comScore Searching Movie Reivew: John Cho-Starrer Surprisingly Good | The Mary Sue
Skip to main content

Review: Thriller Movie Searching Is a Welcome Surprise, Especially With John Cho in the Lead

4 out of 5 stars.


Sony's Searching Stars John Cho

John Cho is a bonafide movie star. We love John Cho. There’s a reason why he was the center of the #StarringJohnCho hashtag—he’s a versatile actor who can do comedy and drama equally well, who deserves better than starring in one-season wonders on TV. From Selfie to Flash-Forward to, yes, Sulu, he’s proved that he can more than carry his own onscreen, which is why Searching first caught my eye. Finally, we get a film where Cho does all the heavy lifting.

But turns out, there’s a lot more to love about Searching than just Cho in a leading role.

Following on the heels of Crazy Rich Asians and To All The Boys I’ve Loved Before, the film breaks ground in a new genre; to paraphrase Vanity Fair, it is the first mainstream thriller to star an Asian-American actor. Directed by Aneesh Chaganty, the film follows David Kim (Cho) as he searches for his missing daughter Margot (Michelle La). As the investigation, headed up by Detective Rosemary Vick (Debra Messing) turns up nothing, he turns to his daughter’s laptop to find answers.

The film is told entirely through a laptop screen, with Cho as the primary point of view. He’s in every scene, the FaceTime camera holding close on his face as he searches frantically for Margot.

The entire thing is smartly written, with a tight plot that offers the usual twists and suspects. The use of computer screens never becomes gimmicky; unlike films like Unfriended, which rely on jump scares and Skype sessions to show how technology can be evil, this film is more based around how David uses technology to track Margot and piece together the mystery surrounding her. News articles, YouTube clips, and even FaceTime all come together. In one haunting moment, David receives an email from a site that offers to livestream Margot’s funeral should she be found dead.

The film also shows, in a powerful opening montage that’s very Up-esque, how technology can be used to bring people together and keep memories alive (and when I say it’s similar to Up, I do recommend bringing tissues). Upon reflection, the film is perhaps the first I’ve seen in a long time in which technology is presented as being a fact of life, rather than either an evil or a blessing.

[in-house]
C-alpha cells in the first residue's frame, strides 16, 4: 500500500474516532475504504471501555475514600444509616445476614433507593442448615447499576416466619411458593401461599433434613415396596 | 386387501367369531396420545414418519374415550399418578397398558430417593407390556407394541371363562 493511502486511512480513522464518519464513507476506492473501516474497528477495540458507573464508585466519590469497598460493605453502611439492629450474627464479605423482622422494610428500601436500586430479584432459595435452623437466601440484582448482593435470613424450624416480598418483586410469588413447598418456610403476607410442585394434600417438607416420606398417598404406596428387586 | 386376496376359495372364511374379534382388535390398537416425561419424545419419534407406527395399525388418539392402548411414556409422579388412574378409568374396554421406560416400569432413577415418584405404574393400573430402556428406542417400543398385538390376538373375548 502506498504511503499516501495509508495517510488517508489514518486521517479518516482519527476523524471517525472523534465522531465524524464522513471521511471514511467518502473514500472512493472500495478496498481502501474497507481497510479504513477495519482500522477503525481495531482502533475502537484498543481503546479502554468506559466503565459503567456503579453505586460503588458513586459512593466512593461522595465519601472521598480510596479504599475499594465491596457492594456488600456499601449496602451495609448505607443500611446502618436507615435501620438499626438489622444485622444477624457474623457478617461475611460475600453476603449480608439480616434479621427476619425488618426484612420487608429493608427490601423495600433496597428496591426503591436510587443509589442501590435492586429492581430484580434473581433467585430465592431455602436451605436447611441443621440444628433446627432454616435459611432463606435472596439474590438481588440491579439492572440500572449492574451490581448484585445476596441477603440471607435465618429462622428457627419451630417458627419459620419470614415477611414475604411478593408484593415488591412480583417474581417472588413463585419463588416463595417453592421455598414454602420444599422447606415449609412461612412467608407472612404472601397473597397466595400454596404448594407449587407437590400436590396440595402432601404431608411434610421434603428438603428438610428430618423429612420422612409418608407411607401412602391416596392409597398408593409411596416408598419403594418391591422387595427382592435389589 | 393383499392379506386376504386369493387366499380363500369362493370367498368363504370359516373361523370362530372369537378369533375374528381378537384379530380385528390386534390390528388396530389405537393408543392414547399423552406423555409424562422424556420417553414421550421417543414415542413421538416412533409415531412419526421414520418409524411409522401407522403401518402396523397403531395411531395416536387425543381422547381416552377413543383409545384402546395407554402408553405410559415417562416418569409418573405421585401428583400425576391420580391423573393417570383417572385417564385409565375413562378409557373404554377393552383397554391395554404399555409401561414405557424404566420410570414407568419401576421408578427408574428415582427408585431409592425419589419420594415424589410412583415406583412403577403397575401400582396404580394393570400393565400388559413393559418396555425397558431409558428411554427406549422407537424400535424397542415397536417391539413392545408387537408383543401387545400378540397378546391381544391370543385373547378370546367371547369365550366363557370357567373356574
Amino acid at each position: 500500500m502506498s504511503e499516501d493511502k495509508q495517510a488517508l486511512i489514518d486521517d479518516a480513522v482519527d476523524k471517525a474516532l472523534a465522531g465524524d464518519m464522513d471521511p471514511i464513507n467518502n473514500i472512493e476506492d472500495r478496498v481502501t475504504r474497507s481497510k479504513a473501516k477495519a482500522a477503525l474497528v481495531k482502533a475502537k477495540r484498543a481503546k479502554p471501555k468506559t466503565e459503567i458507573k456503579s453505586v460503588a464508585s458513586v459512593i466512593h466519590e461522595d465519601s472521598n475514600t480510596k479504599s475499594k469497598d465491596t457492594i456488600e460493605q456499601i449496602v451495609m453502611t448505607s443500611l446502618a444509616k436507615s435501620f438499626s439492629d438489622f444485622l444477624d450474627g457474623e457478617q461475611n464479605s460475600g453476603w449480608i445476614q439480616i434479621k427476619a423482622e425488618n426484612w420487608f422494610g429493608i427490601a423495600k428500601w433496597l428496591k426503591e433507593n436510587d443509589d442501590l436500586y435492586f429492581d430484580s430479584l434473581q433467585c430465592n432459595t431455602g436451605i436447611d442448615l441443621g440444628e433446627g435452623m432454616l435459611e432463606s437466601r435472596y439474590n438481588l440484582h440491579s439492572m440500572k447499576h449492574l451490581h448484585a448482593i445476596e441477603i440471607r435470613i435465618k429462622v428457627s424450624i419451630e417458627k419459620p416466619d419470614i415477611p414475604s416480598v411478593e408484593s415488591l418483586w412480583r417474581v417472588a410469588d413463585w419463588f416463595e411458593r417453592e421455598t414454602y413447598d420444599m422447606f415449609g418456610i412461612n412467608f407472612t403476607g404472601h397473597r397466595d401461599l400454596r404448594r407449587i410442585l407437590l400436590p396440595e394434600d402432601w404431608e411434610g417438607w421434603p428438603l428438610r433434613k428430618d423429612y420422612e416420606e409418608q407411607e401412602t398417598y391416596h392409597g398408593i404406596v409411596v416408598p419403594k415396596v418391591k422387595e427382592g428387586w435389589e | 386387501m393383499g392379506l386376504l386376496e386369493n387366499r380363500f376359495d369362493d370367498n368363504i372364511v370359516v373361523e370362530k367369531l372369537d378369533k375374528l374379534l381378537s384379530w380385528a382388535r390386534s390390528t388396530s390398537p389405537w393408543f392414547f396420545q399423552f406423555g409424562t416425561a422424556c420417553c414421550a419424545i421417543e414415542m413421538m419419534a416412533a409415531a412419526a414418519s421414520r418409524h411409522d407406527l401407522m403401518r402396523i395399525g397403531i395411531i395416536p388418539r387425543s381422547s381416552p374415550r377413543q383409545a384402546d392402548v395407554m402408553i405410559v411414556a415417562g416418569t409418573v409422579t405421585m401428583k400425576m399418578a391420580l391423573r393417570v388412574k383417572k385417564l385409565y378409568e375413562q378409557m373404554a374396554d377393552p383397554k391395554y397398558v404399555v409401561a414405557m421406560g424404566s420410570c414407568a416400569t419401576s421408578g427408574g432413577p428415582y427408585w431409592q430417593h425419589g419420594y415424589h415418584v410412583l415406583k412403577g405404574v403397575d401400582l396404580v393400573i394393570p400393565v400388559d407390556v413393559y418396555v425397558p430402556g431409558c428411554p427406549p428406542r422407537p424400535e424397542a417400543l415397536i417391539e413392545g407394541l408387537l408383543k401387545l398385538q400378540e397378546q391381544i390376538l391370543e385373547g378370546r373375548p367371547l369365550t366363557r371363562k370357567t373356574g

Chaganty and co-writer Sev Ohanian present David’s use of technology as just another facet of his life and his search for his daughter. It isn’t the devil that lured her away from him, but rather something she kept private, that he is trying to use to bring her home.

Cho, of course, shines in the film. So much of the it rests on him being an everyman and a father, and he does so brilliantly. We experience the story entirely through his eyes, and the vulnerability Cho gives David makes him easy to empathize with. The other standout is Messing, who gives a surprising turn as Detective Vick. I’m so used to seeing her as Grace Adler from Will and Grace that her calm, collected performance caught me very much off guard in the best way possible.

Searching opens in select theaters today, and opens wide next weekend. If you’re looking for a fresh take on the thriller genre, I highly suggest you check this one out. For Cho’s devotees, film buffs, and anyone looking for a unique movie, this is a safe bet.

(image: Sony Pictures)

Want more stories like this? Become a subscriber and support the site!

The Mary Sue has a strict comment policy that forbids, but is not limited to, personal insults toward anyone, hate speech, and trolling.—

Have a tip we should know? [email protected]

Filed Under:

Follow The Mary Sue:

Kate (she/her) says sorry a lot for someone who is not sorry about the amount of strongly held opinions she has. Raised on a steady diet of The West Wing and classic film, she is now a cosplayer who will fight you over issues of inclusion in media while also writing coffee shop AU fanfic for her favorite rare pairs.